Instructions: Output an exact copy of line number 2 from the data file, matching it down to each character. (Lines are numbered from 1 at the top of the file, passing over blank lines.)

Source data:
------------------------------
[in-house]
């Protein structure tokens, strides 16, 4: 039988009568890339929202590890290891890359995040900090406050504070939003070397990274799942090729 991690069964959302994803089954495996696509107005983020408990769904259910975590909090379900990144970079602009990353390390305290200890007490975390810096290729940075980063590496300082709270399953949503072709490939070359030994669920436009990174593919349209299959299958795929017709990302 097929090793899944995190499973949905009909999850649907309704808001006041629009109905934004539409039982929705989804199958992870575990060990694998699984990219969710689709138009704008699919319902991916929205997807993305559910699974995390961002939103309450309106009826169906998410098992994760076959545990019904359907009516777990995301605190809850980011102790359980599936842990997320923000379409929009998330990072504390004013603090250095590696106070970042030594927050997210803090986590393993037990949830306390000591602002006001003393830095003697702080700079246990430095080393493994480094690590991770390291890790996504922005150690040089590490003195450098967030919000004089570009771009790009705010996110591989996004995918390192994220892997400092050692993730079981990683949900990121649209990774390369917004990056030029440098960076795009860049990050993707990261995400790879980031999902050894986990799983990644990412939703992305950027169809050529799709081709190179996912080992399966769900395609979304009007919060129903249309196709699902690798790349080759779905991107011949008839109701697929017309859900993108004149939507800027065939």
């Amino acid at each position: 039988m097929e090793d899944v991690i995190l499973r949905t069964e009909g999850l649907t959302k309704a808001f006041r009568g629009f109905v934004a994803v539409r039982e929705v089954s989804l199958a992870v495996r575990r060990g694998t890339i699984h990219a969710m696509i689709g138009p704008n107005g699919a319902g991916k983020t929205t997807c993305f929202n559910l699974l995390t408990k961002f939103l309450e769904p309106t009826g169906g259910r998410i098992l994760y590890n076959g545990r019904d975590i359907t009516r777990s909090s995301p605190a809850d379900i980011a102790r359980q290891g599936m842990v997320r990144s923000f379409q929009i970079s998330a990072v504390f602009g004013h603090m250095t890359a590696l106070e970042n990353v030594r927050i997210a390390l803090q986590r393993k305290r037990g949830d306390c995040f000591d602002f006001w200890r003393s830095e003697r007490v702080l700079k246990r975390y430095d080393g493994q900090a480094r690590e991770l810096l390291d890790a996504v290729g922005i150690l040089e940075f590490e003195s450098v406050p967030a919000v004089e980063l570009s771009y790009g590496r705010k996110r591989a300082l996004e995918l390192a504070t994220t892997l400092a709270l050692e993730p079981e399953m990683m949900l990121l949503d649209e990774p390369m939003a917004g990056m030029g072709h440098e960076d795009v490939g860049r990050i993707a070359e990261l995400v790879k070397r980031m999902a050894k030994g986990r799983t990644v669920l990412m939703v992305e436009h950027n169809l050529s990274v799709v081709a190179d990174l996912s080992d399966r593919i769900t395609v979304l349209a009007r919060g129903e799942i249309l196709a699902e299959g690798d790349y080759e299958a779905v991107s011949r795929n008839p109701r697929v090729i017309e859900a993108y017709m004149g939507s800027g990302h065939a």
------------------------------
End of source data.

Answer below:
């Protein structure tokens, strides 16, 4: 039988009568890339929202590890290891890359995040900090406050504070939003070397990274799942090729 991690069964959302994803089954495996696509107005983020408990769904259910975590909090379900990144970079602009990353390390305290200890007490975390810096290729940075980063590496300082709270399953949503072709490939070359030994669920436009990174593919349209299959299958795929017709990302 097929090793899944995190499973949905009909999850649907309704808001006041629009109905934004539409039982929705989804199958992870575990060990694998699984990219969710689709138009704008699919319902991916929205997807993305559910699974995390961002939103309450309106009826169906998410098992994760076959545990019904359907009516777990995301605190809850980011102790359980599936842990997320923000379409929009998330990072504390004013603090250095590696106070970042030594927050997210803090986590393993037990949830306390000591602002006001003393830095003697702080700079246990430095080393493994480094690590991770390291890790996504922005150690040089590490003195450098967030919000004089570009771009790009705010996110591989996004995918390192994220892997400092050692993730079981990683949900990121649209990774390369917004990056030029440098960076795009860049990050993707990261995400790879980031999902050894986990799983990644990412939703992305950027169809050529799709081709190179996912080992399966769900395609979304009007919060129903249309196709699902690798790349080759779905991107011949008839109701697929017309859900993108004149939507800027065939």